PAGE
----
Living Seas: From dolphins to dredging with Cornwall Wildlife Trust’s Abby Crosby

Abby Crosby is the Marine Conservation Officer for Cornwall Wildlife Trust, working within their Living Seas department which focuses on Cornwall’s diverse marine life, all the way from corals to basking sharks. The Living Seas aim is to collect data, create awareness of threats to marine wildlife, and campaign for better protection of Cornish marine species.

I first met Abby through Newquay Marine Group’s work with Cornwall Wildlife Trust, as well as attending the annual Seaquest Southwest conference in late 2015. Her passion for her work is evident, and her valuable advice to future conservationists is based on a plethora of experiences accumulated from her strong background in the field.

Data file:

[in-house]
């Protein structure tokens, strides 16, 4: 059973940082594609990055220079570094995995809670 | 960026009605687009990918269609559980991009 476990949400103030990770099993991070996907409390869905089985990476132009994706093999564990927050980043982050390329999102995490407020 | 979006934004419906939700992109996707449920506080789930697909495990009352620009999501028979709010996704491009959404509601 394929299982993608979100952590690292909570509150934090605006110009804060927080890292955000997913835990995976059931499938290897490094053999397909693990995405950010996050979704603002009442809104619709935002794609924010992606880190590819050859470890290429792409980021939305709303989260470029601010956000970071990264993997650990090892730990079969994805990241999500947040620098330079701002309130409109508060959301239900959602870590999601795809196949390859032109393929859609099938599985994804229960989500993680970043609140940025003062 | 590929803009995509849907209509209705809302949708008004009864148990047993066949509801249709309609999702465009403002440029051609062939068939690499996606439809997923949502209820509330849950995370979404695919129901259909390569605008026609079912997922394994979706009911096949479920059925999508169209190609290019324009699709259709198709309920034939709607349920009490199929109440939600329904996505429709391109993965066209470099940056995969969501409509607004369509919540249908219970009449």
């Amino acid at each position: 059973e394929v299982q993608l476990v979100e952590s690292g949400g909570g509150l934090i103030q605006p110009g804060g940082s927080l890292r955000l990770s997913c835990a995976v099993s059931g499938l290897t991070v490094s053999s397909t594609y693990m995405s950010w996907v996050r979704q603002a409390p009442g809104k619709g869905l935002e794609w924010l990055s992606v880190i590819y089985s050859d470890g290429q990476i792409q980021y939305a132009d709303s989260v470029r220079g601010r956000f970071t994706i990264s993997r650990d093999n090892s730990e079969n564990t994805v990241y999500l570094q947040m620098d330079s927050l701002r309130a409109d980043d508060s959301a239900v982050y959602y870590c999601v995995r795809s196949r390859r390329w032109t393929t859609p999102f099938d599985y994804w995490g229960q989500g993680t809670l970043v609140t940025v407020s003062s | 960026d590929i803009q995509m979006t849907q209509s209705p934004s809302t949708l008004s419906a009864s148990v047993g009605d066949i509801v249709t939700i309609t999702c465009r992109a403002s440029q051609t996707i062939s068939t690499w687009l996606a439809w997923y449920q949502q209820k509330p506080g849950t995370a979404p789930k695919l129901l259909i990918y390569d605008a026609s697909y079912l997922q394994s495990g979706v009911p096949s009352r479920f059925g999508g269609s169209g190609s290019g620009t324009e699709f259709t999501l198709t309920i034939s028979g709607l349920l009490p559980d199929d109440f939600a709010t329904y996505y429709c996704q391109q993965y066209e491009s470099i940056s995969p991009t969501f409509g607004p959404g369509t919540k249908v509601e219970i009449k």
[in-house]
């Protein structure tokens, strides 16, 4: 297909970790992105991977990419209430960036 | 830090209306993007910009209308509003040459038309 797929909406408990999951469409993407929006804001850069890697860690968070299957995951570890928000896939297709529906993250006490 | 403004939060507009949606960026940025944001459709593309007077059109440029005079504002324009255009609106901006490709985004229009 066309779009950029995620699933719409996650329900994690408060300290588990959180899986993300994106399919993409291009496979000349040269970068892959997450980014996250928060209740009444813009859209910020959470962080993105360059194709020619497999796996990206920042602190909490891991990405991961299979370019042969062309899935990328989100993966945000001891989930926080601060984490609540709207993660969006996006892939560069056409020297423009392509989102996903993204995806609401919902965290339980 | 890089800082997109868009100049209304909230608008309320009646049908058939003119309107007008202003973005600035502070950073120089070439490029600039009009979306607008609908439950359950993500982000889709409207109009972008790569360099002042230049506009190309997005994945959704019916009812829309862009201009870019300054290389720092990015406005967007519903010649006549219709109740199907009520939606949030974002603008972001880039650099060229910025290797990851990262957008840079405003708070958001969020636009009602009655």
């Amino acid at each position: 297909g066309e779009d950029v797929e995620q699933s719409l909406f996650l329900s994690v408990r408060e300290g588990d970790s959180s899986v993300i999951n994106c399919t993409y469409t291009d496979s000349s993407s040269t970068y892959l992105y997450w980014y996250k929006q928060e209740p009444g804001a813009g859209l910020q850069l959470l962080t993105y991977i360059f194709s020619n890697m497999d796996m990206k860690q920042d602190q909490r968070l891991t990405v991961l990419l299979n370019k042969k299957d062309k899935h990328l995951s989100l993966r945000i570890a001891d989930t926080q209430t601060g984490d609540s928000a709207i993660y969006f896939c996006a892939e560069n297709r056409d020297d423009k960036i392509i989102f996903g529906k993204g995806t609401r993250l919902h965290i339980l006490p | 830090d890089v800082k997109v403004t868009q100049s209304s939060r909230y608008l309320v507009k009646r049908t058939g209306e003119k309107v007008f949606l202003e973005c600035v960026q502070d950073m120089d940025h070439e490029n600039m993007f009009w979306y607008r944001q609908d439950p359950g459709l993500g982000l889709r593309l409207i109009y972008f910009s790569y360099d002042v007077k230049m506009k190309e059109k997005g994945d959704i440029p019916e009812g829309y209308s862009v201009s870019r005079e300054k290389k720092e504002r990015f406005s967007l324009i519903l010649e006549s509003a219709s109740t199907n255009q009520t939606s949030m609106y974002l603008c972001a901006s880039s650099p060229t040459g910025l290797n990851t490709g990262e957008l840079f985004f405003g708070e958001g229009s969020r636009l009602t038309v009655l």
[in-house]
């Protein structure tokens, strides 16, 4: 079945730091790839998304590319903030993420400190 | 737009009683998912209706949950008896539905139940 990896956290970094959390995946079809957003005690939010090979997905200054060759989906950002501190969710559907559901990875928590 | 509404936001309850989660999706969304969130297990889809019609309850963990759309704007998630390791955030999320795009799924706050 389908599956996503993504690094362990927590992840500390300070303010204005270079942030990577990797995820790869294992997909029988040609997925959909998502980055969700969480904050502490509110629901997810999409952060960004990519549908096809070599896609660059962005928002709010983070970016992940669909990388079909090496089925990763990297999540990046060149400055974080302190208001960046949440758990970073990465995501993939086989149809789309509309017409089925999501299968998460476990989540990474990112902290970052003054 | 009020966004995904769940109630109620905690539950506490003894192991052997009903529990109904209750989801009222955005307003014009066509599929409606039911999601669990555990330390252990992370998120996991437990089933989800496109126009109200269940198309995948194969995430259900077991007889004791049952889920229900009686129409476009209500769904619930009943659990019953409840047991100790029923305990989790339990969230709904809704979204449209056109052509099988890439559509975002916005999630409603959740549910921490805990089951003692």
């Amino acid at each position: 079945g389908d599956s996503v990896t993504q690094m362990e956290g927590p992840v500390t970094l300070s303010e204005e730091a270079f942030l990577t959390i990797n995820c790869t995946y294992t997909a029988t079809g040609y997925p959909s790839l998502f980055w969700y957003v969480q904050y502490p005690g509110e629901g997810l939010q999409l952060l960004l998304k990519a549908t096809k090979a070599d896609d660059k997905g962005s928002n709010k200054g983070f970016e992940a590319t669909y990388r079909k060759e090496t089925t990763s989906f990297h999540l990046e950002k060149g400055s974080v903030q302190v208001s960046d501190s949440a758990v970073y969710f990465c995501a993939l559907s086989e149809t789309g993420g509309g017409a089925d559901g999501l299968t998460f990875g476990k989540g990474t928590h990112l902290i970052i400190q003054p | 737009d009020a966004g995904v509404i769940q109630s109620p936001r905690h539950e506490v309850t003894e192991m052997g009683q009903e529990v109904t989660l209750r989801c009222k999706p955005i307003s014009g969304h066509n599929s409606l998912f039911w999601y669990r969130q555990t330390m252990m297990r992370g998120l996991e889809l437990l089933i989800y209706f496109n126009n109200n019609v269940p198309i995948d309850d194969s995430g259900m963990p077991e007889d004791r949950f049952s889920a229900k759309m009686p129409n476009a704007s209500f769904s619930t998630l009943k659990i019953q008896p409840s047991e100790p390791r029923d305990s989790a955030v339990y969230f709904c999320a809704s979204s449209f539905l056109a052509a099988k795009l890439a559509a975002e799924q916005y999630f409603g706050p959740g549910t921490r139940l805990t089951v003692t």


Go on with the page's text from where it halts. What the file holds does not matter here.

What does your job entail?

My main goal is to achieve our Living Seas vision, which is all about ensuring the future holds a healthy thriving marine environment. To do that, I coordinate several projects and programmes which all involve collecting data. They’re all about educating people and raising awareness for our brilliant marine environment, and ultimately campaigning for better protection.

What are some of the projects that you coordinate and work with?

In particular, we have projects such as the Marines Stranding Network; we’re the official recorders for all dead organic material that comes into the Cornish coastline, particularly focusing on cetaceans (dolphins, porpoises and whales) as well as other animals such as seals, sea turtles and basking sharks. We also have a project called Seaquest Southwest which is our public sightings project, where the public send in their records of the marine wildlife and we use this information to better understand how to conserve the animals on our coastline and in our waters.

Seaquest Southwest allows the public to record their own data across the county Image: Seaquest Southwest.